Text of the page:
VCAP7-DTM Design study guide – part 2

VCAP7-DTM design study guide part 2

In the previous post of our VCAP7-DTM design study guide, we discussed sections 1 and 2 of the blueprint.
These were logical and conceptual designs of the VMware methodology. Now based on these, we will continue our design and start with the physical part of the designing process.

Once more, designing a solution for a customer is an agile process. It could be that during the decision of all our physical components some other solutions might be more interesting.
Example: we designed a Horizon CloudPod architecture as the customer needs to scale in the future. What with VMware on AWS? Could this not help us in solving the scalability issue? This decision can impact some of the previously made design choices. If we didn’t foresee this, we need to start over and validate our logical design again.
If you found the first part a bit too high-level, don’t worry! From here out, it will become more technical and in-depth.

Index

VCAP7-DTM Design study guide Part 1 – phase 1 & 2
VCAP7-DTM Design study guide Part 2 – phase 3

Section 3 – Create a Physical Design for vSphere and Horizon Components

Section 3 to 8 are seen as the “WHAT” phase of our design. What components and building blocks are we going to use to satisfy all our previously created use cases.  In section 2, we already covered some high-level solutions that we could use. In the following steps, we will use these high-level ideas and physically design them.

Section 3 will only be used to create an Architectural concept of the design. Example: How many sites, how many pods or how many blocks?

Horizon Building blocks:

When designing a Horizon pod and block architecture, it is key that you understand how the individual building blocks are made up.
The horizon cloud pod architecture allows multiple pods to be linked together. This can be multiple pods in the same logical datacenter or even spread across multiple data centers. The VIPA (View InterPod API) protocol is used to communicate between the different pods and sites.

cloudpod architecture

Each pod will have its own local ADAM database instance that contains all local entitlements, as well as a global ADAM database. This global ADAM database is replicated across all members (pods) in the Cloud Pod federation, using VIPA.

The Java Messaging System (JMS) is used to replicate the ADAM database (LDS instances) between connection servers. This does have its own limitations as in the tolerable latency and maximum amount of 7 connection servers in the same pod. A good rule of thumb that I got from a VMware colleague was the “arms reach”. If the connection servers VM’s are in the physical vicinity of each other they can be seen as the same pod. Of course, this is a rule of thumb just to give you an idea. So, If you have a second dataroom/center on the other side of the building or campus, then a second pod should be used, as the VIPA protocol is built to handle more latency.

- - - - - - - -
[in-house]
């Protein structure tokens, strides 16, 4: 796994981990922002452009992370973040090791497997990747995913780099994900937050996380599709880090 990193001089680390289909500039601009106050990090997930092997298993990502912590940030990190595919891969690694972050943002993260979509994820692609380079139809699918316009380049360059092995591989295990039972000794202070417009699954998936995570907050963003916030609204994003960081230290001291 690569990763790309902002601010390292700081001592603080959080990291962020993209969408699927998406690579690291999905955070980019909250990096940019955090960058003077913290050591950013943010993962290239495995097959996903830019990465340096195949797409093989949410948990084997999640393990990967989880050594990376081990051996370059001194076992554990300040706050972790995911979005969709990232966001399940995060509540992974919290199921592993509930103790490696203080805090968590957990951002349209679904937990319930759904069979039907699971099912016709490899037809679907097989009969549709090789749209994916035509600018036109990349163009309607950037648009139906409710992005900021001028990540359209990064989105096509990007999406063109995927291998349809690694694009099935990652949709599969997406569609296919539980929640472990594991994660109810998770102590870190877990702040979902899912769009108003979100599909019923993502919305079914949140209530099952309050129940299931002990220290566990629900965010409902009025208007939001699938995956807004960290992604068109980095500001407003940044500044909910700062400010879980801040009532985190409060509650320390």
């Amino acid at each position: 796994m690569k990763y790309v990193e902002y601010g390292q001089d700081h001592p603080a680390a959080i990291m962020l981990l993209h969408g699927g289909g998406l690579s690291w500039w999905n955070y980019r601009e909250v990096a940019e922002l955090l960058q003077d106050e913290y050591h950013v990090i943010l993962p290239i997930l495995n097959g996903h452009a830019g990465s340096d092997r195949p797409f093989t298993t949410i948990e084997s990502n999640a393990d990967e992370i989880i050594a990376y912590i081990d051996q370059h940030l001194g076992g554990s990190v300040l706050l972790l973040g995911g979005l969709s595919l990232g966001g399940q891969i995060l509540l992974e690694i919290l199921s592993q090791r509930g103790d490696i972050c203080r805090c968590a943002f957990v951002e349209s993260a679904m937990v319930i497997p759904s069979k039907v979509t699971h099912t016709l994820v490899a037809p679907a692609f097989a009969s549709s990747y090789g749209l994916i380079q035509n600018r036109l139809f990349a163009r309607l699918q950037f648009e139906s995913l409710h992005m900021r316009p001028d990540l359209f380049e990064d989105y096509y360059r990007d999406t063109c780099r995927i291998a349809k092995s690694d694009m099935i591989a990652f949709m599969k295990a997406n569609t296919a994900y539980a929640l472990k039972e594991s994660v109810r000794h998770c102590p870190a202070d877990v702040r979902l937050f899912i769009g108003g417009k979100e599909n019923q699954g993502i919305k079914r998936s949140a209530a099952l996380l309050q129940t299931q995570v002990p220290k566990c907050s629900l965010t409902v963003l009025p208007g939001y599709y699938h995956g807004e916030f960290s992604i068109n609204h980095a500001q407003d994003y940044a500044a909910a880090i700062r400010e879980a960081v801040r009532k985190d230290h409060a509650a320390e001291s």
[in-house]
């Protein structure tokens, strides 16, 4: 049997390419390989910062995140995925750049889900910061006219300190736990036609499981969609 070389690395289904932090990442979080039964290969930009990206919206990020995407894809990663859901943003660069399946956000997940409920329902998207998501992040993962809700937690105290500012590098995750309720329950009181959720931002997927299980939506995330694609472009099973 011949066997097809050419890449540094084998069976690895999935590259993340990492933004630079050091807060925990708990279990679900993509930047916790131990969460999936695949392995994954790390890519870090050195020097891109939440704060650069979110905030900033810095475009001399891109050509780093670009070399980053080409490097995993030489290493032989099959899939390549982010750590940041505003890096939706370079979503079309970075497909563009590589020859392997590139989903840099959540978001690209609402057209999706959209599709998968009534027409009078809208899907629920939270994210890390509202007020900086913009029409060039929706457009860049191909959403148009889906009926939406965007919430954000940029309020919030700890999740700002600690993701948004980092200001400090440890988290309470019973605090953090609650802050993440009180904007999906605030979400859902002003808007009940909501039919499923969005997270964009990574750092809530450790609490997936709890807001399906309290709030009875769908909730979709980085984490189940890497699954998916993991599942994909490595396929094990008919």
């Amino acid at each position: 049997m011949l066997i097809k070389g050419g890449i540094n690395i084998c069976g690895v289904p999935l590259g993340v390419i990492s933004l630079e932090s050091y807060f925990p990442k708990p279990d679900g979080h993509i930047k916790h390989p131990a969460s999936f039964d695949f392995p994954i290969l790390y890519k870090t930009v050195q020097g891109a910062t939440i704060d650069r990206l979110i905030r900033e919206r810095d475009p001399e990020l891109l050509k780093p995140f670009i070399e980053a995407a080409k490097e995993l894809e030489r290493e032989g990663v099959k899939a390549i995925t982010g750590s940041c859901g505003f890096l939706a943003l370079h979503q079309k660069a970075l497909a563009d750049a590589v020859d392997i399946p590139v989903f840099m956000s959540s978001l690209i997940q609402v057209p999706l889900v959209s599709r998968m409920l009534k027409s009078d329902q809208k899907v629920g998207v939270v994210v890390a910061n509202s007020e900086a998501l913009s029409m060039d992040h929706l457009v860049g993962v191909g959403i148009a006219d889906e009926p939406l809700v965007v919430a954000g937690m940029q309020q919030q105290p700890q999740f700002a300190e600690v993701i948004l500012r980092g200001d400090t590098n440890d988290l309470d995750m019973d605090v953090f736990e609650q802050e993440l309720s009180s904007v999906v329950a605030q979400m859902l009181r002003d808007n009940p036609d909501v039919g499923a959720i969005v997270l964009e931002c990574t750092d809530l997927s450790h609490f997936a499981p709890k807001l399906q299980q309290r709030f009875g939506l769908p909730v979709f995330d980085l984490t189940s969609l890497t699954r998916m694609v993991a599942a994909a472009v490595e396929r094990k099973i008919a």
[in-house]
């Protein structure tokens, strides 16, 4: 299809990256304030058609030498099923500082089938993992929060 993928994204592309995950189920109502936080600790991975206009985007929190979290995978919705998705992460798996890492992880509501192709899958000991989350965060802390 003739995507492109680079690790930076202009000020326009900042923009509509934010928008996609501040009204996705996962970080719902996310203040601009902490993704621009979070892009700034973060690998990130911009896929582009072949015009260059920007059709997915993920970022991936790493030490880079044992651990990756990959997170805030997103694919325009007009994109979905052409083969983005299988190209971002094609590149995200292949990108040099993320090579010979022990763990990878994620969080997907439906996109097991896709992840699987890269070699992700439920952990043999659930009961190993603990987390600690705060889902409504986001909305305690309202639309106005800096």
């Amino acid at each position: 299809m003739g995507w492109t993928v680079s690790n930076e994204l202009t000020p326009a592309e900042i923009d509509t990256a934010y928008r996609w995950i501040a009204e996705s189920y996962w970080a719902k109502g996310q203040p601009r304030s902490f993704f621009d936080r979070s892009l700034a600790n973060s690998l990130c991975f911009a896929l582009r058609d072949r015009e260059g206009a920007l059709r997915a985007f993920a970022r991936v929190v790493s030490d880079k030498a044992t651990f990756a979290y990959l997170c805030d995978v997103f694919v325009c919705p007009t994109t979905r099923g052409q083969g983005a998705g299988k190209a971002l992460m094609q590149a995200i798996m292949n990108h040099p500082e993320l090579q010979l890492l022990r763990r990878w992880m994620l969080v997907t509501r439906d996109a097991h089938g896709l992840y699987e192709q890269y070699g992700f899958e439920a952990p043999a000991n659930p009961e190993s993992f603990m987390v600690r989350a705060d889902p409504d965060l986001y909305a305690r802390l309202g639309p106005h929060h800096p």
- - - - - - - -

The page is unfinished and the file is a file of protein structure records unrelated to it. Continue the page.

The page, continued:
With the cloud pod architecture explained, the individual pod itself is built up out of 2 kinds of blocks: a management block and one or multiple resource blocks.
Each pod will have a maximum of 1 management block and up to 5 resource blocks.

Horizon pod/block

Management block:
The management block is a central vSphere cluster that will host all backend services for the horizon Pod: Management vCenter, Connection servers, AppVolumes servers, UAG’s, DB servers, File servers, DHCP, DNS, NTP, AD servers, …
All resource block’s vCenters (up to 5) will also be deployed on top of this cluster.
VMware VSAN is a perfect fit to be used to ensure that the management cluster is a high-available cluster from both compute and storage perspective.

The connection servers in the Pod can be expanded to a number of maximum 7 connection servers. As mentioned above, this is due to possible latency issues with the JMS (java messaging service) and the number of connection servers. The maximum of users that can be handled by a connection server is 4000 with a best-practice of 2000, with the N+1 ratio taken in aspect, a pod can theoretically handle 12.000 sessions from a connection server perspective.

Here the VMware best-practice also dictates that the 10.000 session limit should not be crossed. If more sessions are required, additional pods should be deployed.

Resource block:

The resource block will be used to host all Virtual Machines (VDI or/and RDSH VM’s). Different cloning technologies like Instant-cloning, linked clones or Persistent machines have an impact on the maximum amount of VM’s a single vCenter aka the resource block can host.

With Horizon 7.2, the sizing recommendations for CPA can be found here: https://kb.vmware.com/s/article/2150348

This means that each of our vCenters in the resources blocks have the following limits:

  • A maximum of 4000 Virtual Machines for full clones and linked clones.
  • A maximum of 8000 Virtual Machines for instant clones.

Note:
If for example, a deployment of 3000 VM’s is needed to provide adequate resources to the Horizon deployment, we could go with 1 vCenter to host all VM’s. Keep in mind that we are creating a single point of failure by doing this.

As we will have only 1 vCenter managing all VM’s, in the case of clones, the unavailability of vCenter will stop all future provisioning.